When Fr. Gerald turned 80 last July Fourth, his birthday, the monks had a cookout and he had a wonderful time! He had been moving about with the aid of a walker, but later that night he fell and was moved to a healthcare facility. It was there that he quietly slipped away the morning after Christmas from Covid-19.
Melvyn Leibenguth was born in Wayland, New York on July 4, 1940 to Gerald and Thelma Leibenguth. His early life was spent in the Rochester, New York area, where he said he was often teased for his birthday and his deeply colored, very bright red hair. There’s some irony in that; he was partially color blind. He attended Boston College and St. Basil’s School of Theology in Toronto.
Gerald was a seeker. Working in a meat plant, living at the YMCA, employed at a psychiatric hospital as an orderly, seeking God in churches (not always Catholic) and revival tents, he was always searching for what God needed him to do. After years of searching for meaning in his life, he felt called to the priesthood, so he came to Glastonbury Abbey’s Latin School in 1963 to learn the Latin that was then required. Afterwards, he entered the community and was professed in 1965, taking the name Gerald after his father.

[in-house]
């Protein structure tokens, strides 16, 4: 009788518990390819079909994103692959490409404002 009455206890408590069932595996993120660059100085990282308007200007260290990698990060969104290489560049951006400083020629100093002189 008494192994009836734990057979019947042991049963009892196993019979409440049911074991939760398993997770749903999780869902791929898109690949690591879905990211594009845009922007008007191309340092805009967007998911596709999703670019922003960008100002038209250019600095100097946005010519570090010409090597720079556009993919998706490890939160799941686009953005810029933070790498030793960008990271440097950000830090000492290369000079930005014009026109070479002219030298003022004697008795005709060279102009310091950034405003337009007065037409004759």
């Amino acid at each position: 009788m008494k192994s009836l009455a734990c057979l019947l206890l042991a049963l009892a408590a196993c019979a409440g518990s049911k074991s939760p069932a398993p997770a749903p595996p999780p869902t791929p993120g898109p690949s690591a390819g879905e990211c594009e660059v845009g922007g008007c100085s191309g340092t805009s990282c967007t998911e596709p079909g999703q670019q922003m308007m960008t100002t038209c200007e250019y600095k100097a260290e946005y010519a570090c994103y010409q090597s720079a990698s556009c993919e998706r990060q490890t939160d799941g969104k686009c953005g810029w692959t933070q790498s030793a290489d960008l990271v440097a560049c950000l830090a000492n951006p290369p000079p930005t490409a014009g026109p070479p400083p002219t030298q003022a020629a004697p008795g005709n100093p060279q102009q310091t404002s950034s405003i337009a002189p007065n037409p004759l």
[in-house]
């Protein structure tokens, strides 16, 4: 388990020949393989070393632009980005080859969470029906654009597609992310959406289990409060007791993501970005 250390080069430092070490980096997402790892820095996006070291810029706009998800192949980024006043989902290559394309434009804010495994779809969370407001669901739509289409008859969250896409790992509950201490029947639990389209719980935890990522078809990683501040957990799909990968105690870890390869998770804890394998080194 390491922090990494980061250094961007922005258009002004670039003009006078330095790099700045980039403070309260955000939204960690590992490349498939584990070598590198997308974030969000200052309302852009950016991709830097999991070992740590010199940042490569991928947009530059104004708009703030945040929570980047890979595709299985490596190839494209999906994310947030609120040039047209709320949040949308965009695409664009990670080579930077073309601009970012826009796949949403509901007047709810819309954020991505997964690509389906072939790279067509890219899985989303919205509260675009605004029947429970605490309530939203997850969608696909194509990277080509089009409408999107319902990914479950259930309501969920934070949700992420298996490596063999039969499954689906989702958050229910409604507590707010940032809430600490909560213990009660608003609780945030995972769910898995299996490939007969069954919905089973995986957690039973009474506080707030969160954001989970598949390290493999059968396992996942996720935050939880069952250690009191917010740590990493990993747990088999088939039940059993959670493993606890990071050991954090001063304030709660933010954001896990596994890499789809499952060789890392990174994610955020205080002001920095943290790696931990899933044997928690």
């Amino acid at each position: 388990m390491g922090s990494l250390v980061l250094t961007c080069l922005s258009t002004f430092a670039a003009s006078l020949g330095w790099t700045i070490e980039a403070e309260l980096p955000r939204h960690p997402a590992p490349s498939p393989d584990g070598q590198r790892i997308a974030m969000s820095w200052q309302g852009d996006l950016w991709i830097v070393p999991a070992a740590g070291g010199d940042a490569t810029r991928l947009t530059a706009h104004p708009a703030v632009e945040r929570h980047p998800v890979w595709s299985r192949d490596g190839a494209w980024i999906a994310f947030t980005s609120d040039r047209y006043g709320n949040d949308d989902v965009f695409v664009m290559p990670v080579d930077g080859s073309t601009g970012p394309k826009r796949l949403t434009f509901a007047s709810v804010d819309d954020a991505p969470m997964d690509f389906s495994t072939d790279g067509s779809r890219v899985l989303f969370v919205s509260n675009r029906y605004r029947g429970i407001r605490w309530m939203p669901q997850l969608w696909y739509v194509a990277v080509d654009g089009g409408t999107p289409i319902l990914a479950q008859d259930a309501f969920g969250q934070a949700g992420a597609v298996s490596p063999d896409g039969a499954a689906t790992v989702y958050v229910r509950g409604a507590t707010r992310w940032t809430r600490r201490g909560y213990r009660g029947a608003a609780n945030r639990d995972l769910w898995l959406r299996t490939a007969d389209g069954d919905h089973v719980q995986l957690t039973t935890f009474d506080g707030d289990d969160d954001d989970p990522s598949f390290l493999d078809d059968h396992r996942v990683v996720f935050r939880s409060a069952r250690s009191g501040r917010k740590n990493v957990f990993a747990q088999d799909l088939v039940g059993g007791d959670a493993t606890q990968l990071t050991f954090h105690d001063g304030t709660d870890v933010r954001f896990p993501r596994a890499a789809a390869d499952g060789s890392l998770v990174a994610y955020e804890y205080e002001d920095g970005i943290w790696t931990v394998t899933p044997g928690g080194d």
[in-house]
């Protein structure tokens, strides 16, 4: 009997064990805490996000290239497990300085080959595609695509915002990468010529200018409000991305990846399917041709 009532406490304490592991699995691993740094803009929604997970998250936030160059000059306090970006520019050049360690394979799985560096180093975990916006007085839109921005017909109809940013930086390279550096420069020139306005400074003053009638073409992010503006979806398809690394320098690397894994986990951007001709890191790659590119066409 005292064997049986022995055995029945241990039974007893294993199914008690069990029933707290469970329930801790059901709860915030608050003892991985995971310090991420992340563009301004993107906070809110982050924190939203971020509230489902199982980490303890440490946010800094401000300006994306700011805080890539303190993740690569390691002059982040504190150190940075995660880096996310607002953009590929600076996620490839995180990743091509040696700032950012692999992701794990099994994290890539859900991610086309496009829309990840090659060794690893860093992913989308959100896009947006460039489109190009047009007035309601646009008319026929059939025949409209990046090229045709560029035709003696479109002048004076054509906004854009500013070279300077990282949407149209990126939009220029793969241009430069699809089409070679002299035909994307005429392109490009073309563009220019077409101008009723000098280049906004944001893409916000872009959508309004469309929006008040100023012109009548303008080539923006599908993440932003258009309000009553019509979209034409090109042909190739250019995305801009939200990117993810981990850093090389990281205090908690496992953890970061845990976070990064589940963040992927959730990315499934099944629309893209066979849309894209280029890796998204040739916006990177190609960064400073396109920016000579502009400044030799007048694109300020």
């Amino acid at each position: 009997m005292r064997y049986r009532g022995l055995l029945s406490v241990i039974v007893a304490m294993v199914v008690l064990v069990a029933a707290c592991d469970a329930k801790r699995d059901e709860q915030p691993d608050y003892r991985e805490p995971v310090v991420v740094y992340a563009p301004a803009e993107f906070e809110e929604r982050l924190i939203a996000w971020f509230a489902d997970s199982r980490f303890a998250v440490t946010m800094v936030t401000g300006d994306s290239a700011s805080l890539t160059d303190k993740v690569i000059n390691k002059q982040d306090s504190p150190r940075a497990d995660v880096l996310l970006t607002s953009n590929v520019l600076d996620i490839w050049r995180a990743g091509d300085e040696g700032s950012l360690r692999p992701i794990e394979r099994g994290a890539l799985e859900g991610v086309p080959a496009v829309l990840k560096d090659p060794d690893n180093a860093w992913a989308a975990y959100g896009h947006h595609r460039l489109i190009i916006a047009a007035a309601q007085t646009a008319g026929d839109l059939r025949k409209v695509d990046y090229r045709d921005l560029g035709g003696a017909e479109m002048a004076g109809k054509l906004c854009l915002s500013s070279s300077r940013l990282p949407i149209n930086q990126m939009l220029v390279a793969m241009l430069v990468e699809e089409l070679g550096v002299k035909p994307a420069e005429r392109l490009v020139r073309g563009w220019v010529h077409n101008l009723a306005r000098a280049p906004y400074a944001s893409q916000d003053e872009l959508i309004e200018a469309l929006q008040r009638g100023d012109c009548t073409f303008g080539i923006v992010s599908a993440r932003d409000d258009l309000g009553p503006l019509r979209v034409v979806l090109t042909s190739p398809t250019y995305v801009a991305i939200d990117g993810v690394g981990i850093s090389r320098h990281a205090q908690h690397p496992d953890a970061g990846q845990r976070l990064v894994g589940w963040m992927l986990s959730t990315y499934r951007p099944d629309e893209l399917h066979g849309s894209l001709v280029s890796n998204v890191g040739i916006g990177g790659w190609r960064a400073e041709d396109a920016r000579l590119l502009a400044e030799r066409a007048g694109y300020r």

After ordination in 1972, Fr. Gerald worked with troubled young men at Pilgrim Center, a residential facility where he spent happy years, commuting daily from the monastery.
His other interests included CB radio, photography, guitar and horseback riding. He loved assisting in local parishes.
Monastic communities treasure their ‘characters!’ Such was Fr. Gerald. Willing, eager, maybe a little off-base but always there. He wanted to help, ready to jump into the project of the moment. More recently, he’d come down the hall with his walker, looking in to ask, “You need anything?”
Arriving in the heavenly courts the day after Christmas, he joins his parents and his sister Rita Rochelo. He is survived by his 10 “brothers” (his fellow Benedictine monks of Glastonbury Abbey) and by his niece Cheri Erbin and nephew John David Erbin and their families, as well as by the Abbey’s large Extended Community.
Fr. Gerald was buried in the monks’ cemetery on December 31st on the grounds of Glastonbury Abbey. Please come visit and sit awhile with him. In lieu of flowers, he would want you to spread kindness, like he always did, and to ask folks: “You need anything?”
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